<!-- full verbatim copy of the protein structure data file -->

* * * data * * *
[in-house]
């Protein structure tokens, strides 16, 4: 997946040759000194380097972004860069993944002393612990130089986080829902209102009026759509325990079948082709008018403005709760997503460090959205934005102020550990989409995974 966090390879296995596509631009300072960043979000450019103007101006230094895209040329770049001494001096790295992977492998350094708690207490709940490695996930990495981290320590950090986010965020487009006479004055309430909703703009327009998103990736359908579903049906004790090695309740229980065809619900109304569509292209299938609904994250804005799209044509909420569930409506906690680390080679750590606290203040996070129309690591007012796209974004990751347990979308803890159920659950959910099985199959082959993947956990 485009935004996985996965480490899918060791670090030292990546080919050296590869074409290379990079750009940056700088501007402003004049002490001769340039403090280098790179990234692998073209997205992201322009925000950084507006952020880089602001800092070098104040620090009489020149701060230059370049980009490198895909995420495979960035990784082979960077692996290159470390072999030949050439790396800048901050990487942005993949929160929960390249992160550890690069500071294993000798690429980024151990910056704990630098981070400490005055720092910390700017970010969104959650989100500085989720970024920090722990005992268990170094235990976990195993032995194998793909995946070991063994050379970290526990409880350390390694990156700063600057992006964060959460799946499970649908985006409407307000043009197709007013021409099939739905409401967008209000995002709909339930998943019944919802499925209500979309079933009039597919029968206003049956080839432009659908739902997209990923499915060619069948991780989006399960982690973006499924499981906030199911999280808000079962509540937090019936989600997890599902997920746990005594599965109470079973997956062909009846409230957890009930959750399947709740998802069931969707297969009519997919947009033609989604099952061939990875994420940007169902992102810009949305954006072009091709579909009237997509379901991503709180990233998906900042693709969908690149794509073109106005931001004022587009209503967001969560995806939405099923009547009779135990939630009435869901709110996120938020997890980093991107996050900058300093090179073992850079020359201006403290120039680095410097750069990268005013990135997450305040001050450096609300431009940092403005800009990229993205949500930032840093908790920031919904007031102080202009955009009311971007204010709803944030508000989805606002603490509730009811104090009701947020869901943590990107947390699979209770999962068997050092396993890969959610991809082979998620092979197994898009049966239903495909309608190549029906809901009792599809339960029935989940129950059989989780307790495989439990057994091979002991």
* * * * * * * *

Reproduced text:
[in-house]
């Protein structure tokens, strides 16, 4: 997946040759000194380097972004860069993944002393612990130089986080829902209102009026759509325990079948082709008018403005709760997503460090959205934005102020550990989409995974 966090390879296995596509631009300072960043979000450019103007101006230094895209040329770049001494001096790295992977492998350094708690207490709940490695996930990495981290320590950090986010965020487009006479004055309430909703703009327009998103990736359908579903049906004790090695309740229980065809619900109304569509292209299938609904994250804005799209044509909420569930409506906690680390080679750590606290203040996070129309690591007012796209974004990751347990979308803890159920659950959910099985199959082959993947956990 485009935004996985996965480490899918060791670090030292990546080919050296590869074409290379990079750009940056700088501007402003004049002490001769340039403090280098790179990234692998073209997205992201322009925000950084507006952020880089602001800092070098104040620090009489020149701060230059370049980009490198895909995420495979960035990784082979960077692996290159470390072999030949050439790396800048901050990487942005993949929160929960390249992160550890690069500071294993000798690429980024151990910056704990630098981070400490005055720092910390700017970010969104959650989100500085989720970024920090722990005992268990170094235990976990195993032995194998793909995946070991063994050379970290526990409880350390390694990156700063600057992006964060959460799946499970649908985006409407307000043009197709007013021409099939739905409401967008209000995002709909339930998943019944919802499925209500979309079933009039597919029968206003049956080839432009659908739902997209990923499915060619069948991780989006399960982690973006499924499981906030199911999280808000079962509540937090019936989600997890599902997920746990005594599965109470079973997956062909009846409230957890009930959750399947709740998802069931969707297969009519997919947009033609989604099952061939990875994420940007169902992102810009949305954006072009091709579909009237997509379901991503709180990233998906900042693709969908690149794509073109106005931001004022587009209503967001969560995806939405099923009547009779135990939630009435869901709110996120938020997890980093991107996050900058300093090179073992850079020359201006403290120039680095410097750069990268005013990135997450305040001050450096609300431009940092403005800009990229993205949500930032840093908790920031919904007031102080202009955009009311971007204010709803944030508000989805606002603490509730009811104090009701947020869901943590990107947390699979209770999962068997050092396993890969959610991809082979998620092979197994898009049966239903495909309608190549029906809901009792599809339960029935989940129950059989989780307790495989439990057994091979002991």